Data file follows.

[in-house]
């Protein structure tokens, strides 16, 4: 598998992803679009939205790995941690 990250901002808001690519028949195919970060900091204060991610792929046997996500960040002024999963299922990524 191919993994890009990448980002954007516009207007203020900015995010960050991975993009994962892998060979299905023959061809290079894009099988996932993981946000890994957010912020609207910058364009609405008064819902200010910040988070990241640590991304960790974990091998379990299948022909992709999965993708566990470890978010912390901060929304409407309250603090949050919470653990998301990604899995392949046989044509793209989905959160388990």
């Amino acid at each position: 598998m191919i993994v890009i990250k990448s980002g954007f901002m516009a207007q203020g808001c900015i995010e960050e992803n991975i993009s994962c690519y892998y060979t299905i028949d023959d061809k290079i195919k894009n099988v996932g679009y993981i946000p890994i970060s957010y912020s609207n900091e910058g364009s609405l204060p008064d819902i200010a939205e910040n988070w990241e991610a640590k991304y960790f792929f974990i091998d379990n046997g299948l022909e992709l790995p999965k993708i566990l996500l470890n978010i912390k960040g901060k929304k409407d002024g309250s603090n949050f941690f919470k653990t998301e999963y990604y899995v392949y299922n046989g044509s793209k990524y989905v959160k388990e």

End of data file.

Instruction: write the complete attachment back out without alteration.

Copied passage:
[in-house]
């Protein structure tokens, strides 16, 4: 598998992803679009939205790995941690 990250901002808001690519028949195919970060900091204060991610792929046997996500960040002024999963299922990524 191919993994890009990448980002954007516009207007203020900015995010960050991975993009994962892998060979299905023959061809290079894009099988996932993981946000890994957010912020609207910058364009609405008064819902200010910040988070990241640590991304960790974990091998379990299948022909992709999965993708566990470890978010912390901060929304409407309250603090949050919470653990998301990604899995392949046989044509793209989905959160388990």
């Amino acid at each position: 598998m191919i993994v890009i990250k990448s980002g954007f901002m516009a207007q203020g808001c900015i995010e960050e992803n991975i993009s994962c690519y892998y060979t299905i028949d023959d061809k290079i195919k894009n099988v996932g679009y993981i946000p890994i970060s957010y912020s609207n900091e910058g364009s609405l204060p008064d819902i200010a939205e910040n988070w990241e991610a640590k991304y960790f792929f974990i091998d379990n046997g299948l022909e992709l790995p999965k993708i566990l996500l470890n978010i912390k960040g901060k929304k409407d002024g309250s603090n949050f941690f919470k653990t998301e999963y990604y899995v392949y299922n046989g044509s793209k990524y989905v959160k388990e």